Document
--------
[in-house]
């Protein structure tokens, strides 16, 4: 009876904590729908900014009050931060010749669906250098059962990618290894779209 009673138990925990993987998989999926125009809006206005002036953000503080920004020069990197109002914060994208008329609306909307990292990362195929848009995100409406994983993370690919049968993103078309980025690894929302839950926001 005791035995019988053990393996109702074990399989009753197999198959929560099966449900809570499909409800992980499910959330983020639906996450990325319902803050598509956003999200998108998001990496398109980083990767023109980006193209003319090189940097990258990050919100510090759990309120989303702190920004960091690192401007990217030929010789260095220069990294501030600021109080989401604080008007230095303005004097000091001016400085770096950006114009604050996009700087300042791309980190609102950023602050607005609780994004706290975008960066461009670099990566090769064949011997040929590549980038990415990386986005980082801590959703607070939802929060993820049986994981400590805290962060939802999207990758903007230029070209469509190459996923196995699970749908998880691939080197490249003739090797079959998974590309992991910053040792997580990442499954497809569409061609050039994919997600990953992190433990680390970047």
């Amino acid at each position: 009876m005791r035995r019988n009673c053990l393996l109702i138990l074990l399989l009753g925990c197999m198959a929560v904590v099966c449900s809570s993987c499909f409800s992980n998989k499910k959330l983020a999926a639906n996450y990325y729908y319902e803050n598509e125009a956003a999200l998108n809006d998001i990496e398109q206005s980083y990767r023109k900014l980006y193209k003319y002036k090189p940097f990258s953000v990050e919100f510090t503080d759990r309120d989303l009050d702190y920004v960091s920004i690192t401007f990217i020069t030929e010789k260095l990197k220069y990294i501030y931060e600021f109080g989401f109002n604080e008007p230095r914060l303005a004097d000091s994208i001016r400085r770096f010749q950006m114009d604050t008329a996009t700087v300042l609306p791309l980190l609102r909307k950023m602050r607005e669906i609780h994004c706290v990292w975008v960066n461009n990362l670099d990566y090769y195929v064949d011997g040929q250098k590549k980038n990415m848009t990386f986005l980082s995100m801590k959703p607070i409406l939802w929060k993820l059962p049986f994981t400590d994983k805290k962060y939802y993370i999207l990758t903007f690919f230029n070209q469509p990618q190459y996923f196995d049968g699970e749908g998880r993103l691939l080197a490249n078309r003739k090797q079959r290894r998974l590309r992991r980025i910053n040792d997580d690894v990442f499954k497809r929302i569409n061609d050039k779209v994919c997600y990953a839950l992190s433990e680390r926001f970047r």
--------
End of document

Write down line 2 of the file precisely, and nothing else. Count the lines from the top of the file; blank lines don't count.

């Protein structure tokens, strides 16, 4: 009876904590729908900014009050931060010749669906250098059962990618290894779209 009673138990925990993987998989999926125009809006206005002036953000503080920004020069990197109002914060994208008329609306909307990292990362195929848009995100409406994983993370690919049968993103078309980025690894929302839950926001 005791035995019988053990393996109702074990399989009753197999198959929560099966449900809570499909409800992980499910959330983020639906996450990325319902803050598509956003999200998108998001990496398109980083990767023109980006193209003319090189940097990258990050919100510090759990309120989303702190920004960091690192401007990217030929010789260095220069990294501030600021109080989401604080008007230095303005004097000091001016400085770096950006114009604050996009700087300042791309980190609102950023602050607005609780994004706290975008960066461009670099990566090769064949011997040929590549980038990415990386986005980082801590959703607070939802929060993820049986994981400590805290962060939802999207990758903007230029070209469509190459996923196995699970749908998880691939080197490249003739090797079959998974590309992991910053040792997580990442499954497809569409061609050039994919997600990953992190433990680390970047």